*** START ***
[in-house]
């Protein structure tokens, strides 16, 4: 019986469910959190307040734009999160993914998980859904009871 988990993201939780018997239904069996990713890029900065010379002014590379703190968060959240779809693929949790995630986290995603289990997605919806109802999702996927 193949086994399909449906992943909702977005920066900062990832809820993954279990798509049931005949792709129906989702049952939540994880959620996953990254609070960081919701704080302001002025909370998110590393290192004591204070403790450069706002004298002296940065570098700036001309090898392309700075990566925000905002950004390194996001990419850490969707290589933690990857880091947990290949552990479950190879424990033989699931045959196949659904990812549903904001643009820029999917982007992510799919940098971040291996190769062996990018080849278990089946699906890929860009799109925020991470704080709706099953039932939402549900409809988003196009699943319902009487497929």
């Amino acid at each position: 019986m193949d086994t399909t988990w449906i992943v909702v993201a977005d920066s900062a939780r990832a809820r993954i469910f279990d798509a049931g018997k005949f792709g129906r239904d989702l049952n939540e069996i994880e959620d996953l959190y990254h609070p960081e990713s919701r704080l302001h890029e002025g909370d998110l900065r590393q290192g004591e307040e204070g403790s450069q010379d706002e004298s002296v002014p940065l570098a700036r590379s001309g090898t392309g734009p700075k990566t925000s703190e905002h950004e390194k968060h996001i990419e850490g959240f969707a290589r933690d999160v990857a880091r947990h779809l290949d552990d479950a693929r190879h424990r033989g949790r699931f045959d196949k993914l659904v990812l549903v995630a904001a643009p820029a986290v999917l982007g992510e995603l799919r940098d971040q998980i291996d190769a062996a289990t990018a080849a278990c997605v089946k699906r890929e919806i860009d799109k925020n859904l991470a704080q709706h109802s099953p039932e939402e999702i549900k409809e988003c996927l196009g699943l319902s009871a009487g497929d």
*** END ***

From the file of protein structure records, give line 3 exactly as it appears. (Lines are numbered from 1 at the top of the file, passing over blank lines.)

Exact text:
């Amino acid at each position: 019986m193949d086994t399909t988990w449906i992943v909702v993201a977005d920066s900062a939780r990832a809820r993954i469910f279990d798509a049931g018997k005949f792709g129906r239904d989702l049952n939540e069996i994880e959620d996953l959190y990254h609070p960081e990713s919701r704080l302001h890029e002025g909370d998110l900065r590393q290192g004591e307040e204070g403790s450069q010379d706002e004298s002296v002014p940065l570098a700036r590379s001309g090898t392309g734009p700075k990566t925000s703190e905002h950004e390194k968060h996001i990419e850490g959240f969707a290589r933690d999160v990857a880091r947990h779809l290949d552990d479950a693929r190879h424990r033989g949790r699931f045959d196949k993914l659904v990812l549903v995630a904001a643009p820029a986290v999917l982007g992510e995603l799919r940098d971040q998980i291996d190769a062996a289990t990018a080849a278990c997605v089946k699906r890929e919806i860009d799109k925020n859904l991470a704080q709706h109802s099953p039932e939402e999702i549900k409809e988003c996927l196009g699943l319902s009871a009487g497929d």